Hey dude, so you’re really in a relationship with this other dude? Personally, I think there’s nothing wrong with it, but you have to consider whether you really love him and whether your relationship will really work out, especially since this kind of thing is taboo in our country because morally, authorities think that relationships should be between a man and a woman. The fact that heterosexual relationships have been the norm in our country for centuries, you relationship will disturb that. You will go against the norms and values of our society. But if you really love that guy, I think you’d end up hurting yourself too if you just went with society’s flow.You might end up denying yourself a chance at happiness by suppressing your emotions and identity. Are you willing to give that chance up so you can live normally and fit in?
Yeah, the authorities might have a big say on everything, but it does not mean that they’re right all the time. The fact that heterosexual relationships have been the norm for a long time shows that it’s proven. Homosexual relationships just became more exposed and open recently, and it’s not as widespread as heterosexual ones. This means that we might not be entirely sure if it’s perfectly alright. I think you should just play it safe. If you’re not sure, maybe it’s better to be on the safe side, meaning you shouldn’t go into this relationship with him.
Finally, are you only doing this for pleasure? Do you just want to avoid pain and be happy and get on with your life? Do you only want to be able to express your love? If it’s just one of these things, I think you should be suspicious before you go into this because this might be you looking for an easy way. It’s a choice between what is right and what is easy, and I think if you just want the ease, convenience and pleasure, you’re going towards the latter, and that’s not a good thing.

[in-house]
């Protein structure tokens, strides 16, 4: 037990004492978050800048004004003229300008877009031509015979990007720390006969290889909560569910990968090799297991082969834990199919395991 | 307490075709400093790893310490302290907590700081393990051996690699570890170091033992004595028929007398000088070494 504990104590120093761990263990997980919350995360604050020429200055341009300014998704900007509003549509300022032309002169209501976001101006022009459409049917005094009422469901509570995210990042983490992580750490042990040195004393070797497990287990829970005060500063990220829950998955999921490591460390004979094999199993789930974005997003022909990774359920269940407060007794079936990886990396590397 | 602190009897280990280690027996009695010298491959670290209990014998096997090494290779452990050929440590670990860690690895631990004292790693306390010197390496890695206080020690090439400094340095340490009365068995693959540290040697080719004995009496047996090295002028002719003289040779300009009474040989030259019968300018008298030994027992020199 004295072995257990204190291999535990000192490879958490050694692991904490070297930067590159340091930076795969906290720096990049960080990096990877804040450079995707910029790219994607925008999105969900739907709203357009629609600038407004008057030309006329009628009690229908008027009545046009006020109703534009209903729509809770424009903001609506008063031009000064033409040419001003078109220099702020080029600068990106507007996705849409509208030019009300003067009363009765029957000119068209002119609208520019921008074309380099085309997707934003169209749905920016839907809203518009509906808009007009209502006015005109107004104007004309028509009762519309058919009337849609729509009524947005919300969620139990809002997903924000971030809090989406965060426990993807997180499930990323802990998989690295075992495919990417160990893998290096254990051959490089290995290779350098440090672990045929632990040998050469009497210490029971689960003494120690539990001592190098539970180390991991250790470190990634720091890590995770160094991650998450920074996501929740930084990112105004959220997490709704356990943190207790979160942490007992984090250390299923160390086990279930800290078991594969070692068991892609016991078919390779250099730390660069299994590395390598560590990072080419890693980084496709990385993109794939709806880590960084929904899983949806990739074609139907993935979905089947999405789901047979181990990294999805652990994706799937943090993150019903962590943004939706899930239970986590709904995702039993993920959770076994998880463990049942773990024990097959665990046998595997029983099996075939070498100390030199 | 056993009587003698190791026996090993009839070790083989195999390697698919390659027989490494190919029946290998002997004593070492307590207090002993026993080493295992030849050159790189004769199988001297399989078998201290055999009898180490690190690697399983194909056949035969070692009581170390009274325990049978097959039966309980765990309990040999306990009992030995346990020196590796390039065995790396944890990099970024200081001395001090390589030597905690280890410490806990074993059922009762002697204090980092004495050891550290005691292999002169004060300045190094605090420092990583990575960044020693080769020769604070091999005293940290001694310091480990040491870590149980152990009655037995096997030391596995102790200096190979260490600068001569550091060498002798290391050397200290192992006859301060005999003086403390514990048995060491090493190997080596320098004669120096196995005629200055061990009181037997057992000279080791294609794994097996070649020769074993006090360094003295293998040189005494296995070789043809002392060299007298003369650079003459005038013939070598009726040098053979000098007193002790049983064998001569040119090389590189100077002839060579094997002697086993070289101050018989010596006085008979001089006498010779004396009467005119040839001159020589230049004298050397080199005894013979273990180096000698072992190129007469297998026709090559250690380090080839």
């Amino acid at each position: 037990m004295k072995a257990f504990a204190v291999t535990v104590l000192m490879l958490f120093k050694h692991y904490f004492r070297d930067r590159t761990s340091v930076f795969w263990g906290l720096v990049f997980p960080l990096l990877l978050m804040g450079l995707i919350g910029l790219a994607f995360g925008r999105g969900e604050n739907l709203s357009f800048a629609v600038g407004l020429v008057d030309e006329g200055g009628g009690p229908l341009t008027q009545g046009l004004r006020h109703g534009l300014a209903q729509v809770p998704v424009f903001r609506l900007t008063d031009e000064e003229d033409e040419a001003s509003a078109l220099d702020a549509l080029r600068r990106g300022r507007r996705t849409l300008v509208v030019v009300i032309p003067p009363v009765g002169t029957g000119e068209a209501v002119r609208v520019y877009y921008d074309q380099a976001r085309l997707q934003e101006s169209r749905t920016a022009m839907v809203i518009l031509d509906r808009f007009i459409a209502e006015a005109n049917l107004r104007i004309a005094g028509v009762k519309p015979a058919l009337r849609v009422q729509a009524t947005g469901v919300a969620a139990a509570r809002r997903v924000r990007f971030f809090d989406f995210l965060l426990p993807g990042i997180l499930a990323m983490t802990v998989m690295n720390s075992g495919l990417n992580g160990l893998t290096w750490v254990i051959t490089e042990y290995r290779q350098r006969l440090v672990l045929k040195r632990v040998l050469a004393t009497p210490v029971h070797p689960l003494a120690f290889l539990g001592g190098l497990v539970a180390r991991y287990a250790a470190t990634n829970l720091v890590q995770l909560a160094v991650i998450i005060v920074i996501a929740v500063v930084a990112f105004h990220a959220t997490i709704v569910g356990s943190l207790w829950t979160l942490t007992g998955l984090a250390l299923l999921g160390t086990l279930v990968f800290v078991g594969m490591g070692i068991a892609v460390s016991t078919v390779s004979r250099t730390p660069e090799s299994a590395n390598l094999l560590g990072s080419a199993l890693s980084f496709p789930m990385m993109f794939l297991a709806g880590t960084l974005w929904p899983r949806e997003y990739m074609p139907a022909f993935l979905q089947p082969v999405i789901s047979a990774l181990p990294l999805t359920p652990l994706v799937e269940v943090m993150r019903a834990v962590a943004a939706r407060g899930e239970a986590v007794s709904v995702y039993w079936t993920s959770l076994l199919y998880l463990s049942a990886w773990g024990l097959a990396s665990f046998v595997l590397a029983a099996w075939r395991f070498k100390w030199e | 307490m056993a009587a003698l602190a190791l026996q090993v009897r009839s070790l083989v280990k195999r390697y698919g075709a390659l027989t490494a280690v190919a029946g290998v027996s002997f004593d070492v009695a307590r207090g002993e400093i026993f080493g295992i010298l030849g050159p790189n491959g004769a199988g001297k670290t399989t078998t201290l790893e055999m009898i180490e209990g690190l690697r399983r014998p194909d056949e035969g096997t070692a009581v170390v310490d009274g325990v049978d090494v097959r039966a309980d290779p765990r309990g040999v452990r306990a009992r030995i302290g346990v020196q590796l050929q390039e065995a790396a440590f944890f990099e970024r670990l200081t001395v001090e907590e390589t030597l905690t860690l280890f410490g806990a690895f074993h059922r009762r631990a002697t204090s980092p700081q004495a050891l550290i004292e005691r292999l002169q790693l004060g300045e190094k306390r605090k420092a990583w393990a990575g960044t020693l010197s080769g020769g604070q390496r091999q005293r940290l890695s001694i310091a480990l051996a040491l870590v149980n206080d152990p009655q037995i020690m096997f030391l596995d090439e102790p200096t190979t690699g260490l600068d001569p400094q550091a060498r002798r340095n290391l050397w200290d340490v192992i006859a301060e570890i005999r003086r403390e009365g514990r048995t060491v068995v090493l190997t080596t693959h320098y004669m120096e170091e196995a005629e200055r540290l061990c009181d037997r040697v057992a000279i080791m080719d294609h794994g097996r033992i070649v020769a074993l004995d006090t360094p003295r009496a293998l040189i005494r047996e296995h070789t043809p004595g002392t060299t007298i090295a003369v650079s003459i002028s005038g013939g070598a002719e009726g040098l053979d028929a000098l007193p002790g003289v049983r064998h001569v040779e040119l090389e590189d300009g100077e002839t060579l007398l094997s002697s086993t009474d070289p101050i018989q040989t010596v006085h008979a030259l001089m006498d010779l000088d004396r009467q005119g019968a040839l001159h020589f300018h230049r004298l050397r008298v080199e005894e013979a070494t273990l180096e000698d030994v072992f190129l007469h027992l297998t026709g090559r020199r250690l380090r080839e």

It’s all up to you, dude. I think you have to ponder and reflect on it first before you make your decision, which will hopefully be the right one.
Genetically modified organisms (GMO) are organisms whose genes are changed due to genetic engineering. GMOs sold in the market include tomatoes, alfalfa, soybeans, corn, etc.
Personally, I support GMO’s if they bring important benefits like extreme weather resistance, more nutrition, increased crop yield, etc. As long as it does not cause any major disease or outbreak and mankind, especially the poorer people, can reap the benefits of genetic engineering, I support it. For this to happen, I believe GMO’s should also undergo rigorous clinical trials like drugs to eliminate or lessen the possibility of the GMO having a negative impact.
Among the kropek prepared, I’d say the canola oil had the best texture. The kropek really felt like crackers in the mouth when it crunched perfectly. For the taste however, I prefer the one made with butter, which was what we made, mostly because I like that buttery taste.
BHA (butylated hydroxyanisole) and BHT (butylated hydroxytoluene) are synthetic antioxidants used to preserve lipids. These antioxidants prevent the spoilage of fats and oils by reacting with oxygen before it gets to react with the lipids. Both prevent oxidative rancidity in fats. Through this, the shelf life of the food containing the fats and oils is prolonged. These antioxidants are also used in cosmetics and pharmaceuticals.
However, some studies suggest that some properties of BHA and BHT also make it carcinogenic and unhealthy, and that some people might have difficulty metabolizing these antioxidants. Due to these findings, some doctors are recommending that people should ensure they do not have BHA and BHT in their diets.